Friday, 01 March 2019

Methodists Vote to Retain Biblical Stand on Sexuality, Marriage

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The United Methodist Church (UMC), which has been under a decades-long attack from homosexual and liberal activists within its ranks, has chosen to stay true to the biblical record on sexuality and marriage. On February 26, delegates to the UMC’s annual conference voted to keep in place the denomination’s ban on same-sex "marriage" and ordination of openly homosexual clergy.

As reported by UM News, three plans had been forwarded at the conference: the “Traditional Plan” retaining the denominational prohibitions on same-sex marriage and homosexual clergy; a “One Church Plan,” which would have allowed UMC congregations to determine how to handle same-sex marriage while leaving it up to UMC regional conferences to decide on whether or not to allow homosexual clergy; and the “Simple Plan,” a proposal forwarded by a UMC group called the Queer Clergy Caucus, which would have removed all prohibitions on homosexual marriage and clergy from the UMC Book of Discipline, the denomination’s guide book.

In the end, delegates to the four-day General Conference Special Session convened in St. Louis rejected the One Church Plan on a 436-386 vote, and the Simple Plan by a vote of 494-323. While a last-ditch effort was made to bring the One Church Plan back, it was ultimately tabled, and when the Traditional Plan was brought to a vote it passed 438-384, with conservative, biblically minded delegates breaking out in a chorus of “Blessed Assurance” at the successful vote.

Fox News noted that 43 percent of the 800 delegates to the conference were from overseas, with the majority from Africa, “and the overseas delegates overwhelmingly supported the LGBT bans.”

One of those delegates, the Reverend Jerry Kulah of Liberia, said before the vote that if the ban against homosexuality in the denomination were lifted, “the church in Africa would cease to exist. We can’t do anything but to support the Traditional Plan — it is the biblical plan.” He added that “today the church in Africa is growing in leaps and bounds because we are committed to biblical Christianity. You cannot be performing Christianity differently in America and Africa and suggest that we are one church.”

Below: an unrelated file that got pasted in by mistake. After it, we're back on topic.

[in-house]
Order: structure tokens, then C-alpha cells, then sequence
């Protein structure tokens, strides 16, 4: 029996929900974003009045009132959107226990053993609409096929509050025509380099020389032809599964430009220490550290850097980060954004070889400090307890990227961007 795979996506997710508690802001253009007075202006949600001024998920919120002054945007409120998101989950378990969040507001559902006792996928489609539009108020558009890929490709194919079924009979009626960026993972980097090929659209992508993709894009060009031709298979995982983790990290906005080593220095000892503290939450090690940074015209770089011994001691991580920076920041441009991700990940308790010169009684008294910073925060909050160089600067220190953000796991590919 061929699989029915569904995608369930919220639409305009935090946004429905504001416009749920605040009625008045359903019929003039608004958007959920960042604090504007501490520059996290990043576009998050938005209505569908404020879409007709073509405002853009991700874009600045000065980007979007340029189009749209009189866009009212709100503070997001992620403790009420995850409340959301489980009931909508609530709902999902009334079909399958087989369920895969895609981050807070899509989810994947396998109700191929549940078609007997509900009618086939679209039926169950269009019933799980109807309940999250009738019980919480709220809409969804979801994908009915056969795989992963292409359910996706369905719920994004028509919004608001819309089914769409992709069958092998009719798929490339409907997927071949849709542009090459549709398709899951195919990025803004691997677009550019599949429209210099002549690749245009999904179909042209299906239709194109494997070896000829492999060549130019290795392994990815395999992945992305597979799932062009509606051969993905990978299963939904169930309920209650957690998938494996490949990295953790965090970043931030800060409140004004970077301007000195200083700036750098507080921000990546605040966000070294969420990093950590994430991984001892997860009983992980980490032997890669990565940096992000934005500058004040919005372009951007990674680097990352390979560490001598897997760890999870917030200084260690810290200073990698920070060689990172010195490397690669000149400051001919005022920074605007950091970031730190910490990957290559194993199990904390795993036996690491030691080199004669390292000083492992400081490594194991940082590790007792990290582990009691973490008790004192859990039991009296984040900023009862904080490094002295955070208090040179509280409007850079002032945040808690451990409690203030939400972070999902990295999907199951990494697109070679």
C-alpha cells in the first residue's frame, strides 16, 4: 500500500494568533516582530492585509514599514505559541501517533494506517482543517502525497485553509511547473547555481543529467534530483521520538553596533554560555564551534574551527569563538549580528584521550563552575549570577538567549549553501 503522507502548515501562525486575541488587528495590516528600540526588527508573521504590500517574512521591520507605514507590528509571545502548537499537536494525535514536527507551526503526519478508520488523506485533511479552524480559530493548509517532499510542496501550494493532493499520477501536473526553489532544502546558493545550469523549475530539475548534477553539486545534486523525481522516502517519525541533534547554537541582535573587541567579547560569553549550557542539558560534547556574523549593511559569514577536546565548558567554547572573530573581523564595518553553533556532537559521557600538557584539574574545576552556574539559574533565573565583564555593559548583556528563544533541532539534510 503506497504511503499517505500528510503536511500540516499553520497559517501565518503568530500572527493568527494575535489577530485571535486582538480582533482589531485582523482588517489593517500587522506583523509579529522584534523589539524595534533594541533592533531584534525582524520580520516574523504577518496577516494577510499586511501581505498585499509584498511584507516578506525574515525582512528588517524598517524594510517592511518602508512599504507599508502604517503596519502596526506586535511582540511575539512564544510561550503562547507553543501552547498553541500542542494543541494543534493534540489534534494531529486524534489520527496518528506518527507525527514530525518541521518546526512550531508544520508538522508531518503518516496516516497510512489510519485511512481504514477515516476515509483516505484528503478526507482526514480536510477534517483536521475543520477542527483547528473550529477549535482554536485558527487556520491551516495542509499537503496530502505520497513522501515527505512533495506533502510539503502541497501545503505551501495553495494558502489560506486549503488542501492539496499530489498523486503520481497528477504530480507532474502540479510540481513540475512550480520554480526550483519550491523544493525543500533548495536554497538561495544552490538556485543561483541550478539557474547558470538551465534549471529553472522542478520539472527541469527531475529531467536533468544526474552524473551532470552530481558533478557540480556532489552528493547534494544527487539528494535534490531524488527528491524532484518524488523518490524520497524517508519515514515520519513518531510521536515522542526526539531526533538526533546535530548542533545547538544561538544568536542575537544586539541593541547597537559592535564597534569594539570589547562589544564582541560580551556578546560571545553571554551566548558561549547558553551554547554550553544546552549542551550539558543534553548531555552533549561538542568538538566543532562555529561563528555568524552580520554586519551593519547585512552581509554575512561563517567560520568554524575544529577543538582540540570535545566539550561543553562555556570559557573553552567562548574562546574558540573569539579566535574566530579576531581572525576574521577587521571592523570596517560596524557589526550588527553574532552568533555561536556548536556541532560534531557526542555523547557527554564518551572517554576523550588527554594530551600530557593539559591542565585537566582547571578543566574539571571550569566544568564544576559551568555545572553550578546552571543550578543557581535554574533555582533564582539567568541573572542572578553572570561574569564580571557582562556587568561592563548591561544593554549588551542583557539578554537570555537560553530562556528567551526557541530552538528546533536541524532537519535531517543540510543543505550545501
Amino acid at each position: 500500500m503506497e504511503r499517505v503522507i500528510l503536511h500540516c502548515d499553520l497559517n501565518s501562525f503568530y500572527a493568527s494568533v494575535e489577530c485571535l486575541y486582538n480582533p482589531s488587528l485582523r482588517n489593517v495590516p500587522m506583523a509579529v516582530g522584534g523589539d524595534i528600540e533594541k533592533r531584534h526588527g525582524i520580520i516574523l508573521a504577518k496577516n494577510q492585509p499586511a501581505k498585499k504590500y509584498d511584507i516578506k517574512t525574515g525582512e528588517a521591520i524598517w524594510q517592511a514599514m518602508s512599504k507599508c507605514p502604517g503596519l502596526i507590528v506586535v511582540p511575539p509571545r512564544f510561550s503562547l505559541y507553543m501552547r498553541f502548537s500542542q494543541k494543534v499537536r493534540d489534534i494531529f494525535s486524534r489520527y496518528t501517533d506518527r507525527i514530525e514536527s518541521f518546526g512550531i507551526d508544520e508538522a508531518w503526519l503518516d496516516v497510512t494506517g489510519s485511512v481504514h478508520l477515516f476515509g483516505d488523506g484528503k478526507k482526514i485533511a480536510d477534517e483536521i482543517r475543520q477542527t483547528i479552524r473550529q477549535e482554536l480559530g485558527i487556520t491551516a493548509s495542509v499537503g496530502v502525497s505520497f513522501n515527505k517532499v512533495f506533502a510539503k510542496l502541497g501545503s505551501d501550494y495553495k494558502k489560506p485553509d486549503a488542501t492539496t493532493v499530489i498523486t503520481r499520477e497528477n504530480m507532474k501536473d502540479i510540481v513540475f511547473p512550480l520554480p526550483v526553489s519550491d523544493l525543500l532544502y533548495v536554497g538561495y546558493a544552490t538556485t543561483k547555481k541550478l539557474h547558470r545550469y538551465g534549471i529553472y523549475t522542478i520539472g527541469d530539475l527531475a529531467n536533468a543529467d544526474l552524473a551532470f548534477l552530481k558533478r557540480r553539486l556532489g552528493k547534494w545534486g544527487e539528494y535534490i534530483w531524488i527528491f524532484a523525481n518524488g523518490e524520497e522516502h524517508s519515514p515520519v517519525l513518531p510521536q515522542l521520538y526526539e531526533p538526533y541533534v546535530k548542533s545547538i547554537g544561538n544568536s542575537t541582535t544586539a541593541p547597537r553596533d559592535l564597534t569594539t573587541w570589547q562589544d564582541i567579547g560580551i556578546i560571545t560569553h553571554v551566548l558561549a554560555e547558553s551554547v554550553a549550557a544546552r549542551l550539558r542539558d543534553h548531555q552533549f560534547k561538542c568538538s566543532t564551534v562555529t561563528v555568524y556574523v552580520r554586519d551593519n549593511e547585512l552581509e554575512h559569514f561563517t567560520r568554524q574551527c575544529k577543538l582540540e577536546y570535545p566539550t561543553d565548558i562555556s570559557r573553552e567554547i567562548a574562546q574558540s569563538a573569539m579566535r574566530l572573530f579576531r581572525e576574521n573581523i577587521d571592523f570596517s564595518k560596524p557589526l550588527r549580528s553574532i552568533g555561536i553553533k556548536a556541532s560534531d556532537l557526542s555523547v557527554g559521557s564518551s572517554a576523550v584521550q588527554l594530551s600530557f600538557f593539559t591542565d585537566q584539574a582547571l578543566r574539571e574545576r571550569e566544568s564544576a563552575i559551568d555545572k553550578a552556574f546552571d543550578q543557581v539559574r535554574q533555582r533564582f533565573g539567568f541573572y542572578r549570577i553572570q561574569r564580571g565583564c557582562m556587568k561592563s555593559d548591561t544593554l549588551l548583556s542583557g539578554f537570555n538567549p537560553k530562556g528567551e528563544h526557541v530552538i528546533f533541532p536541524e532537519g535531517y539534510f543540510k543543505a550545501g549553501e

Kulah exhorted his fellow delegates that the Traditional Plan “ensures God’s word remains foundational to the life and growth of the UMC. I submit we love our LGBTQ friends” by voting to retain the biblical stand on sexuality.

Response ranged from disappointment to anger from UMC pastors and members who had hoped for a different outcome. The Reverend Tim Bagwell, a Methodist pastor from Macon, Georgia, called the vote “deeply painful,” noting that the UMC “has always been mainstream, reaching out to people. This sends a different tone ... one of exclusion, not inclusion.”

The Reverend Susan Henry-Crowe, head of the General Board of Church and Society, the UMC’s social-justice arm, said after the vote that the denomination had failed “to love LGBTQIA people, recognize their gifts in the church, maintain our unity in the midst of diversity, and to live out our Gospel mandate to seek justice and pursue peace. We worship a fully-inclusive, justice-seeking God.”

The New York Times predicted that “a divide of the United Methodist Church, which has 12 million members worldwide, appears imminent. Some pastors and bishops in the United States are already talking about leaving the denomination and possibly creating a new alliance for gay-friendly churches.”

Among those quoted by the Times was the Reverend Mike Slaughter, a UMC pastor from Ohio, who declared after the vote that “it is time for another movement. We don’t even know what that is yet, but it is something new.”

The Reverend Tom Berlin, a pastor in Herndon, Virginia, a Washington, D.C. suburb, predicted that with the latest vote some UMC churches “will test this new legislation by performing marriages and some conferences will ordain gay clergy,” thereby risking punishment and even removal from the denomination.

By contrast, the Reverend Talbot Davis, pastor of Good Shepherd UMC in Charlotte, North Carolina, said that he was “delighted that the Special General Conference of the United Methodist Church adopted the Traditional Plan, as we believe in the beautiful picture of celibacy in singleness and faithfulness in heterosexual marriage that is woven throughout the pages of Scripture as well as church teaching since its inception.” He added that “we gladly join with our global brothers and sisters in teaching this truth with as much love and winsomeness as we can.”

Similarly, the Reverend Keith Mcilwain, a UMC pastor in Pennsylvania, said that with the vote, the denomination “once again reaffirmed her commitment to the ecumenical consensus of the last two thousand years, and firmly took her place in the global orthodox resurgence which is doing great things all over the world for the gospel.”

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